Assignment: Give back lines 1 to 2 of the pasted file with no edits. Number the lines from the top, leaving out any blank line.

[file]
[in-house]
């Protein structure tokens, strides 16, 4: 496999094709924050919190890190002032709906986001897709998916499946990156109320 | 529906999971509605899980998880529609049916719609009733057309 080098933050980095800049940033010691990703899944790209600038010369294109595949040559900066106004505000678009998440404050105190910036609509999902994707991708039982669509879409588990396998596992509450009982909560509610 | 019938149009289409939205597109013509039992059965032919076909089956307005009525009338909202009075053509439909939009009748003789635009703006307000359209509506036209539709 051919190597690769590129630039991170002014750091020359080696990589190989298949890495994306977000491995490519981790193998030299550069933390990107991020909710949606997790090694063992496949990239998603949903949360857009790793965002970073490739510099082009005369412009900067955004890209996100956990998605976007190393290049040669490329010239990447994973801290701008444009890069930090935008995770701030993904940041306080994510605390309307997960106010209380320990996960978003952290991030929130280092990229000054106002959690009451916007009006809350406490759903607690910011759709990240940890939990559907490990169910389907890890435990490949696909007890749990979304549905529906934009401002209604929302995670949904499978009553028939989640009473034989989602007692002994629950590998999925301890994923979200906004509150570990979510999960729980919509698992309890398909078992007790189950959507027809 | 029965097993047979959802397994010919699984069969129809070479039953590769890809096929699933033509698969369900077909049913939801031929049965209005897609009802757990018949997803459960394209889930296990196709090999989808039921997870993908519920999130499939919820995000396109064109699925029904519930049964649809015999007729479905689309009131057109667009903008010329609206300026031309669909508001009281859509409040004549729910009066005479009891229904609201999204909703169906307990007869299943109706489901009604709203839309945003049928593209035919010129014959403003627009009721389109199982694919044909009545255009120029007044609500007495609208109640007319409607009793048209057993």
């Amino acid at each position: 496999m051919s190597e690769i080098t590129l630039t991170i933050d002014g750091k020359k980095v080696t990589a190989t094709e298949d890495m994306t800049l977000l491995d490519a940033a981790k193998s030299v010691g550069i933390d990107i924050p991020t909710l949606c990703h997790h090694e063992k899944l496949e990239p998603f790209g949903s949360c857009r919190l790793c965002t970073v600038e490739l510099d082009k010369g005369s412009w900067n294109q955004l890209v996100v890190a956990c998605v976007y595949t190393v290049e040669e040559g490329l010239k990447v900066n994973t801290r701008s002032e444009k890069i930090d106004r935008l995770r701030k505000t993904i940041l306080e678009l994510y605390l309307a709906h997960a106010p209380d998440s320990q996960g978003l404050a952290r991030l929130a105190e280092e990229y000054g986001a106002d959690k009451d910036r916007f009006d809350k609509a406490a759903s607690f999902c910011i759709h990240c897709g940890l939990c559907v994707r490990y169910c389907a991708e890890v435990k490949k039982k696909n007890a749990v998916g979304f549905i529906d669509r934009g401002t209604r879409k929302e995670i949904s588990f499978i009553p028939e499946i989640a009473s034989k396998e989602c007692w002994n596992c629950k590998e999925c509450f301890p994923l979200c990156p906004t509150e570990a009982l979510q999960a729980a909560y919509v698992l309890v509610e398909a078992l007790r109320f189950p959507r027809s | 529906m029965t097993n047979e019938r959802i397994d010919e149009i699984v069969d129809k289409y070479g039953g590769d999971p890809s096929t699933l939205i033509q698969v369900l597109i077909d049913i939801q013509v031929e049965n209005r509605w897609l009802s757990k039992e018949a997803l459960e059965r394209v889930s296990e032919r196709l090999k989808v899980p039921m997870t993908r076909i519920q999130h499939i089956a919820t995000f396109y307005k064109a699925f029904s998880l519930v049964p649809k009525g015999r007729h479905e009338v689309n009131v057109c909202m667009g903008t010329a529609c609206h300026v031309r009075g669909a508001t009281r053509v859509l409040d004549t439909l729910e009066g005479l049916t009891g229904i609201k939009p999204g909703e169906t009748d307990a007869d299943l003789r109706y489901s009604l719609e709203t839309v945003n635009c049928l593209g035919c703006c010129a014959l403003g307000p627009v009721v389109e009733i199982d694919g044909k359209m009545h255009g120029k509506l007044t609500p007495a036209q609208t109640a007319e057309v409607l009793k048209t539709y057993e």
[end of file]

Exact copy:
[in-house]
């Protein structure tokens, strides 16, 4: 496999094709924050919190890190002032709906986001897709998916499946990156109320 | 529906999971509605899980998880529609049916719609009733057309 080098933050980095800049940033010691990703899944790209600038010369294109595949040559900066106004505000678009998440404050105190910036609509999902994707991708039982669509879409588990396998596992509450009982909560509610 | 019938149009289409939205597109013509039992059965032919076909089956307005009525009338909202009075053509439909939009009748003789635009703006307000359209509506036209539709 051919190597690769590129630039991170002014750091020359080696990589190989298949890495994306977000491995490519981790193998030299550069933390990107991020909710949606997790090694063992496949990239998603949903949360857009790793965002970073490739510099082009005369412009900067955004890209996100956990998605976007190393290049040669490329010239990447994973801290701008444009890069930090935008995770701030993904940041306080994510605390309307997960106010209380320990996960978003952290991030929130280092990229000054106002959690009451916007009006809350406490759903607690910011759709990240940890939990559907490990169910389907890890435990490949696909007890749990979304549905529906934009401002209604929302995670949904499978009553028939989640009473034989989602007692002994629950590998999925301890994923979200906004509150570990979510999960729980919509698992309890398909078992007790189950959507027809 | 029965097993047979959802397994010919699984069969129809070479039953590769890809096929699933033509698969369900077909049913939801031929049965209005897609009802757990018949997803459960394209889930296990196709090999989808039921997870993908519920999130499939919820995000396109064109699925029904519930049964649809015999007729479905689309009131057109667009903008010329609206300026031309669909508001009281859509409040004549729910009066005479009891229904609201999204909703169906307990007869299943109706489901009604709203839309945003049928593209035919010129014959403003627009009721389109199982694919044909009545255009120029007044609500007495609208109640007319409607009793048209057993």